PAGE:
Tax Concerns Prompt BMCC to Postpone FARM II Groundbreaking


The groundbreaking for Blue Mountain Community College’s Farm II project is on hold.

Turning the first earth on BMCC’s Facility for Agricultural Resource Management II was to take place Monday, Sept. 18, along Southwest 18th Street in Pendleton near the city’s convention center. But college President Mark Browning said a last-minute revelation about the taxability of the construction site has pushed off the start.

“We’re building the facility on three parcels of land and the (Pendleton Round-Up Foundation) owns all three,” he said. “Those parcels are owned by a nonprofit, but they’re still considered private, so they’re taxed.”

Browning said as the college was doing its final checks and due diligence on the leases, staff discovered a clause that said if there would be any taxation of the FARM II facility, the college would be responsible for paying that bill.

“We assumed that this wouldn’t be taxed because we’re an educational institution, but the county assessor informed us that the ground would still be taxed,” Browning said. “Then they told us that because we’re also putting a building on top of privately held ground that will be subject to taxation as well. We called timeout and postponed the groundbreaking.”

Browning said he immediately launched into a campaign to discover how such a clause could have been missed, and where it might have originated from.

“I called the city, I called everyone who’d been involved since I got here and they’d never heard that FARM II would be taxed,” Browning said. “Most people just asked, if it’s a public building, how could it be taxed?”

The cost of taxation on BMCC for maintaining FARM II would be immense, Browning said, with estimates based on the standard would work out to more than $242,000 a year.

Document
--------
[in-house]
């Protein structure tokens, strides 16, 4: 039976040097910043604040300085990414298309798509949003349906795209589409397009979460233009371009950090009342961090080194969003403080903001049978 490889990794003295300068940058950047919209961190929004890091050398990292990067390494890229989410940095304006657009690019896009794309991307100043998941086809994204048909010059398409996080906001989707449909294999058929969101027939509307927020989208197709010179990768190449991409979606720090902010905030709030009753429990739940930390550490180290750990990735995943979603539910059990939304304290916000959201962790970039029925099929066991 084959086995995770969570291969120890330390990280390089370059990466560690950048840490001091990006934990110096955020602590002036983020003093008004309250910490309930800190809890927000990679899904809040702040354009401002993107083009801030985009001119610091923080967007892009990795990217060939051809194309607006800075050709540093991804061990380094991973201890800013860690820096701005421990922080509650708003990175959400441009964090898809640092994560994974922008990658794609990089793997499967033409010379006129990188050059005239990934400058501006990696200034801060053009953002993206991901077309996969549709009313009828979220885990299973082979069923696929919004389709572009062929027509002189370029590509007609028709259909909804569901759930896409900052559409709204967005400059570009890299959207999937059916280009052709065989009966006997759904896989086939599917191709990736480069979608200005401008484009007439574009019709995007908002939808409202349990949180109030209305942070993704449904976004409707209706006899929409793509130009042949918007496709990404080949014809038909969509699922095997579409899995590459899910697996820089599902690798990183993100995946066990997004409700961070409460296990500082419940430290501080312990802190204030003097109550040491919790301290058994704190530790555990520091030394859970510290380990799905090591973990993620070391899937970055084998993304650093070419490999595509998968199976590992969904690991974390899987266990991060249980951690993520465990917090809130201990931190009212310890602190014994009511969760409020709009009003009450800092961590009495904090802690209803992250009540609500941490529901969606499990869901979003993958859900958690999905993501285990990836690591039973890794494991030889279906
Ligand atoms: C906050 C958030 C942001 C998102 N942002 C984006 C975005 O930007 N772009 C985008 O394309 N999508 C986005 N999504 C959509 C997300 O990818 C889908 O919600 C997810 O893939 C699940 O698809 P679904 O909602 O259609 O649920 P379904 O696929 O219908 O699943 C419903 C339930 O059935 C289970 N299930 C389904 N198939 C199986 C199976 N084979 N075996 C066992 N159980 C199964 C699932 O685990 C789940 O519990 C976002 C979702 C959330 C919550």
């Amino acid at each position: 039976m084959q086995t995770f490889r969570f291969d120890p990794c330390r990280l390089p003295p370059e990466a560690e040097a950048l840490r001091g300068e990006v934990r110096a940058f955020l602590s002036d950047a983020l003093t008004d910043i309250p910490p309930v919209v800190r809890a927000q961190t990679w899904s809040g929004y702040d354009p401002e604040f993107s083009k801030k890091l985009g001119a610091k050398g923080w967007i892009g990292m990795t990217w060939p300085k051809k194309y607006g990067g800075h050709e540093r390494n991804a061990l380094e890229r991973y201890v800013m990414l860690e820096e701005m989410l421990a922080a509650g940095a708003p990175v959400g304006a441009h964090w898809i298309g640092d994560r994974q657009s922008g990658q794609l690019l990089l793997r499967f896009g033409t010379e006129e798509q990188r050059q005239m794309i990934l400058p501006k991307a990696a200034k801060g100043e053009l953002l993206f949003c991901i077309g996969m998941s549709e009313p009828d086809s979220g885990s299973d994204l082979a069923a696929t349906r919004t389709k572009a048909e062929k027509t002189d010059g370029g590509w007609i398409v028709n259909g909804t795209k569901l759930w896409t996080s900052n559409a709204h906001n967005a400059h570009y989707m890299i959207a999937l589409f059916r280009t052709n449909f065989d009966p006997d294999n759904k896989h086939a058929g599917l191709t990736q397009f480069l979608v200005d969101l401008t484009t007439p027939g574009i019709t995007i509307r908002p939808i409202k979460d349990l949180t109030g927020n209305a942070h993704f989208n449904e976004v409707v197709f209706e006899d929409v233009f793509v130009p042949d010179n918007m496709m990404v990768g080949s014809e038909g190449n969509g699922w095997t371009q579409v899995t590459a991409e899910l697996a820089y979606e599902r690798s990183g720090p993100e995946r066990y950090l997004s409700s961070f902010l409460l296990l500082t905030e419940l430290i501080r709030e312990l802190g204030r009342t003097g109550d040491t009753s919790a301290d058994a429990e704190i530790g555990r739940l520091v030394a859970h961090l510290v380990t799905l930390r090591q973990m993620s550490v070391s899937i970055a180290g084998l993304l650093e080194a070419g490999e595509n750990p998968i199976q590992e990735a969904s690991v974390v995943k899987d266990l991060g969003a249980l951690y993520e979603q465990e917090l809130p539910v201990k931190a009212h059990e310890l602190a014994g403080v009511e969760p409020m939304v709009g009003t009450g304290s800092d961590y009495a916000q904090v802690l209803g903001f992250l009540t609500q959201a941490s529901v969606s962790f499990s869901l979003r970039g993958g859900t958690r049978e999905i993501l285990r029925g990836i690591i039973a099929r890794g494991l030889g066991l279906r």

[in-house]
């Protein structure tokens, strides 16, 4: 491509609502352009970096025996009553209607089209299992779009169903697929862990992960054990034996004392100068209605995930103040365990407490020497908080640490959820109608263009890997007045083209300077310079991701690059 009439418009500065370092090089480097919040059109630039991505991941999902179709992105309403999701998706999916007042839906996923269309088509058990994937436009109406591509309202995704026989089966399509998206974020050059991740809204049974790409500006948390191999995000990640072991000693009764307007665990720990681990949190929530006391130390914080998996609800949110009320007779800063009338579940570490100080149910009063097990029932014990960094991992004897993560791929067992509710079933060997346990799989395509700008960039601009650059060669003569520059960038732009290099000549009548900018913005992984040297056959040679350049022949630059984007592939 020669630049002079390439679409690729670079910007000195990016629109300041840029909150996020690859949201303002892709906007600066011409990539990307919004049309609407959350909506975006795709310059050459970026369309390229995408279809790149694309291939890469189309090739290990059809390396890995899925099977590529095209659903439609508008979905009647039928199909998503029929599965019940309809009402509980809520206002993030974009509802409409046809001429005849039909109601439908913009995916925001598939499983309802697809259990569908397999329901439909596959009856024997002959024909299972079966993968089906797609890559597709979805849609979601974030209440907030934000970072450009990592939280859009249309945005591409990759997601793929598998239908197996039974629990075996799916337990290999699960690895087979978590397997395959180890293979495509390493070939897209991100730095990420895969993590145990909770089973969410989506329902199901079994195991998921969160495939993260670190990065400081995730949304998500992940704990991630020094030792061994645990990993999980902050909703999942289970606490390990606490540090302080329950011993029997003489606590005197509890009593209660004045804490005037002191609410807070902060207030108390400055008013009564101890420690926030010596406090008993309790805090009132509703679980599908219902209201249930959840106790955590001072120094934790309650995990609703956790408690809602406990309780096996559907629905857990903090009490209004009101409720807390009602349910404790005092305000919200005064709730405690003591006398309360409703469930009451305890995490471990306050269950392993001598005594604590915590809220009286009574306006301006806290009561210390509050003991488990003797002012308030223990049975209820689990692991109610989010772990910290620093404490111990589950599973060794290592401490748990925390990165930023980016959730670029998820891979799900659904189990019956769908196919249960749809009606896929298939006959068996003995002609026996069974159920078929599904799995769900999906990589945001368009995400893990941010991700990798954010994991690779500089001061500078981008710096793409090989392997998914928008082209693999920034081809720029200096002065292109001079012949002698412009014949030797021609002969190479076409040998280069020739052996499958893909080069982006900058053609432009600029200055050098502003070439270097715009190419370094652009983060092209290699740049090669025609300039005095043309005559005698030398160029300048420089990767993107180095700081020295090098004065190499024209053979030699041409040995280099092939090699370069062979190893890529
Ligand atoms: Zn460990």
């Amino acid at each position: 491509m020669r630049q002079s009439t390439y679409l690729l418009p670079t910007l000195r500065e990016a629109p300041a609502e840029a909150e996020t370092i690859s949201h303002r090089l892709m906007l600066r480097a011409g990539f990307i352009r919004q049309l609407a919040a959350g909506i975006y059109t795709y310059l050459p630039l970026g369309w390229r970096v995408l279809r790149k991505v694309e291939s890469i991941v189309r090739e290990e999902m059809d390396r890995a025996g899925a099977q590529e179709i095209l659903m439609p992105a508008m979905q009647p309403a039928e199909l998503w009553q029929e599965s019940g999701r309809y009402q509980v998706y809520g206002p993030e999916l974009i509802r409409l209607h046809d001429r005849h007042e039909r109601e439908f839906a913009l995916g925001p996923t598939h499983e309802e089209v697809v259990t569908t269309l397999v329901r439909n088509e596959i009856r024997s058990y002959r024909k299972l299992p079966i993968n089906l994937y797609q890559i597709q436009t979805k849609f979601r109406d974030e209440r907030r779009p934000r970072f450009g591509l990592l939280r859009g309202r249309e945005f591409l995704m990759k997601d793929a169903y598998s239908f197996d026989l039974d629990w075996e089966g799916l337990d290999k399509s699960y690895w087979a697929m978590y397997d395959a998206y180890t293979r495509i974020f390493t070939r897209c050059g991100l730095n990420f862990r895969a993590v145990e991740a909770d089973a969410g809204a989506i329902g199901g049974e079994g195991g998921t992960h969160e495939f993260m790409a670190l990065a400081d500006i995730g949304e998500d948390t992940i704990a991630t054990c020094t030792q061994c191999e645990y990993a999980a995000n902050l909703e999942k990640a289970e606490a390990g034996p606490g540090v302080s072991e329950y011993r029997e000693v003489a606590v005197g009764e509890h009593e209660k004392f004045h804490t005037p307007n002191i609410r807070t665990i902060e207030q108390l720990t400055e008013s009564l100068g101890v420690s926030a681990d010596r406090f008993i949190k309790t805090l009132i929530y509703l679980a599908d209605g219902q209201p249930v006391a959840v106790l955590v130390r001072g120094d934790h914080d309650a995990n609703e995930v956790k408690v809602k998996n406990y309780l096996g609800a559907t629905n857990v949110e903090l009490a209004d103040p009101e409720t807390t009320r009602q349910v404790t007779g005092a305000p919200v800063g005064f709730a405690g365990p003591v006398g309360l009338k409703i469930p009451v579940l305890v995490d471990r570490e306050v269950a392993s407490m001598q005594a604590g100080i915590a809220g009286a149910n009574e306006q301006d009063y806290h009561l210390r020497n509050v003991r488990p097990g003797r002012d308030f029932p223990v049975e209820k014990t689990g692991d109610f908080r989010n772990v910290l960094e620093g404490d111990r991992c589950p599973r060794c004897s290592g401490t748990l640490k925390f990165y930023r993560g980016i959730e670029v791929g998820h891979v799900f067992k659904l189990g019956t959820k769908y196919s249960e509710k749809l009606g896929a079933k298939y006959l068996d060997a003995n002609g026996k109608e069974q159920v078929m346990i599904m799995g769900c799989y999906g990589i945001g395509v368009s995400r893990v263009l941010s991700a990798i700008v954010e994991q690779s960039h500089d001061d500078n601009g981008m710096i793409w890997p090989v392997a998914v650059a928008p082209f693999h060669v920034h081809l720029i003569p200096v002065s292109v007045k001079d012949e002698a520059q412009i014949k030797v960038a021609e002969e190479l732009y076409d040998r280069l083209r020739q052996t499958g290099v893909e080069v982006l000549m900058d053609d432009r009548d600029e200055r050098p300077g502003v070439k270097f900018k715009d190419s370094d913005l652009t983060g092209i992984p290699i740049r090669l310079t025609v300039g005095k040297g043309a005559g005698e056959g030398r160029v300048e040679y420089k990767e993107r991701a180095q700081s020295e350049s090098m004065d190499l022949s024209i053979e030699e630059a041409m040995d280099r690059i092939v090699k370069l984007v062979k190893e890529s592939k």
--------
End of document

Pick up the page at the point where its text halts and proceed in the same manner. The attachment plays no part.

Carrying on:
“We’ve made so many concessions already with FARM II in terms of scaling the project, what should have been a $20 million project became a $13 million project. Where could we get the other $7 million?” Browning said. “We can’t recommend this lease to our board.”

Unfortunately, Browning said, numerous contractors already purchased materials and scheduled time to begin construction.

“This thing has already been in motion for so long, bonds have been sold, we can’t just stop it now, we have to find another solution, and we’ll be diving into that next week after Round-Up,” Browning said.

Although BMCC has yet to decide on next steps, Browning said the college is examining two potential options to obtain tax exemptions on the land, but neither option would prove future-proof and could be subject to change as decision-makers at the county level change.

“As far as I understand it we have two options for exemptions,” Browning said. “One is a three to five year exemption that is completely under the auspices of the Umatilla County assessor. The assessor’s issue is that while it’s our building, we won’t be the primary users because it’ll probably be the city and Round-Up in terms of the number of events and hours of use. We’ll probably be the third most frequent user, using it for our rodeo team practice. At that point, it doesn’t really qualify for tax exemption.”

The assessor could grant the exemption, Browning said, but if anytime during the next three to five years the assessor believes the exemption is being taken advantage of, the county can withdraw the exemption immediately.

“The other option is a 15-year exemption, which is granted by the county commissioners,” Browning said. “That’s a longer process, but in the life of the building, best case scenario, you’d have to get this exemption several times, and you can’t obligate a future commission to this nightmare.”

BMCC is working on documentation to the county assessor and county commissioners to try to obtain an exemption, Browning said, but added the immediate future of the project was unclear.

“We’re waiting for BMCC to send us a proposal about the intended use of FARM II,” Umatilla County Commissioner John Shafer said.

The East Oregonian contacted the Umatilla County Assessor’s Office for comment on this story but did not receive a response.


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